Tag Archives: Proposition 65

Judge Halts Monsanto Warning Label on First Amendment Grounds

A federal judge blocked California from requiring Monsanto to put warning labels on its Roundup products, ruling there is “insufficient evidence” that the active ingredient causes cancer. When “California seeks to compel businesses to provide cancer warnings, the warnings must be factually accurate and not misleading. As applied to glyphosate, the required warnings are false and misleading,” likely violating Monsanto’s First Amendment rights.… Continue Reading

“3 Takeaways Squeezed Out of Juicer’s Insurance Battle” – Hunton Attorneys Discuss Insurance Coverage for Prop. 65 Claims and Key Takeaways from Recent Set of Washington District Court Rulings.

In an article published in Law360, Hunton & Williams LLP partners Walter Andrews, Malcolm Weiss, and I discuss two recent decisions in Tree Top Inc. v. Starr Indem. & Liab. Co., No. 1:15-CV-03155-SMJ, 2017 WL 5664718 (E.D. Wash. Nov. 21, 2017).  There, the Eastern District of Washington rejected an insurer’s attempt to escape insurance coverage … Continue Reading

PFASs: If You Haven’t Heard of Them, You Will Soon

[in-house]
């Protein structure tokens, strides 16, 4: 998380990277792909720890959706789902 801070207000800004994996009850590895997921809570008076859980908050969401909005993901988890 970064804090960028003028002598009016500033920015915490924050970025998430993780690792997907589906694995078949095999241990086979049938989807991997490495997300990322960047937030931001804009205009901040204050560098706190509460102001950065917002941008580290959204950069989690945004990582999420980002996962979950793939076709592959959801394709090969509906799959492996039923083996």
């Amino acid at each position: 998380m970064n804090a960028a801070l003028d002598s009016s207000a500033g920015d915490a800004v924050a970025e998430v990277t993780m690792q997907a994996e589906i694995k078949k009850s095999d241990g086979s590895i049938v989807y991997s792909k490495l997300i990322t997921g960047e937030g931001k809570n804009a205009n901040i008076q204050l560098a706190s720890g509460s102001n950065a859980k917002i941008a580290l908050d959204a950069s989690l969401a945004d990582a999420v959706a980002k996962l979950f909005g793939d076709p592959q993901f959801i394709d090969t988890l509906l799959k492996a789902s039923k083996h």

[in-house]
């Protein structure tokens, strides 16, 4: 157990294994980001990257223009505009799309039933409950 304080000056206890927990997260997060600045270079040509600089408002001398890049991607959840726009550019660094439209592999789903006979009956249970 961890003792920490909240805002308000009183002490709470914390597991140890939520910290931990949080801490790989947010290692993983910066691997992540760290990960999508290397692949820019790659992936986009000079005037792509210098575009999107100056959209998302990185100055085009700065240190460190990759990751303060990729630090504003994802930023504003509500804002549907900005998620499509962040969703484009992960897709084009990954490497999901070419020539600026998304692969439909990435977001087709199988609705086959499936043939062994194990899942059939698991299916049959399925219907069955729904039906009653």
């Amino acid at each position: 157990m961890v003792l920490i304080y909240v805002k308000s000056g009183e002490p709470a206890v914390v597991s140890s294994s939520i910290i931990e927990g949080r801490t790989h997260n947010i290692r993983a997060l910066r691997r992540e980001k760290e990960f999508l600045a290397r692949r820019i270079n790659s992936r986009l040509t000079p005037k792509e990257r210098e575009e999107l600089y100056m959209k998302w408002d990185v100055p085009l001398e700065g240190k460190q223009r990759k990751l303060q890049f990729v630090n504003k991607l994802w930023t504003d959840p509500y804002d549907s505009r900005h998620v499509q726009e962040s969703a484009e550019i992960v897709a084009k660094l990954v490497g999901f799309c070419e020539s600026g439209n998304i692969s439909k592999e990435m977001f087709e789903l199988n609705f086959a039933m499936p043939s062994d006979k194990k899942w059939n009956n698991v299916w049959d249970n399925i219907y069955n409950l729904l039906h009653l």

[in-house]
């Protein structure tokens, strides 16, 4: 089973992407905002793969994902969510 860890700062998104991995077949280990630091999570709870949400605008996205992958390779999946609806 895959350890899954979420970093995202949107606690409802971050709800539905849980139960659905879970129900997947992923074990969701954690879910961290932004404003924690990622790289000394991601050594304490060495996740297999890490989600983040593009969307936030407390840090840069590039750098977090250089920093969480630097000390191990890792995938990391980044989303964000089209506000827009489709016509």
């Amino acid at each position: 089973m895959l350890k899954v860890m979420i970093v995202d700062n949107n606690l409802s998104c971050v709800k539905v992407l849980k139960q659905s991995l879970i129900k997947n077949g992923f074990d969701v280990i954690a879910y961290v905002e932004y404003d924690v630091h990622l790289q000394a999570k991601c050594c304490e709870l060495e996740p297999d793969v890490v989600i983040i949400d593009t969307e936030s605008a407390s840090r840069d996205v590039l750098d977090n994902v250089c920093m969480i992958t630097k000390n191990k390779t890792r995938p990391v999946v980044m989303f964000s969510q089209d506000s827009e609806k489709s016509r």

PFASs (per- and polyfluoroalkyl substances) comprise a group of highly fluorinated manmade compounds that are showing up in drinking water supplies around the country. They are resistant to heat, water and oil, as well as to chemical breakdown. Until recently, PFASs have not been widely regulated. This is changing at both the federal and state levels. … Continue Reading

Challenges in Complying with New Proposition 65 Regulations

Prop. 65 requires warnings be given to Californians prior to exposing them to even minute amounts of any of the 900+ chemicals listed as causing cancer or reproductive harm. The law has been on the books for 30 years. 2016 saw noteworthy amendments to the “safe harbor” warning provisions. These new regulations may be found in the California Code of Regulations (CCR) Title 27, Section 25600. These amendments alter the relationships between entities in the chain of commerce, particularly as between retailers and their vendors, but also place added burdens on all businesses that need to comply with Prop. 65. We expect the recent amendments to the Prop. 65 warning regulations to increase litigation and the numbers of claims filed by plaintiff lawyers. Understanding the regulations and the risks involved is vital in helping businesses reduce their potential liability. … Continue Reading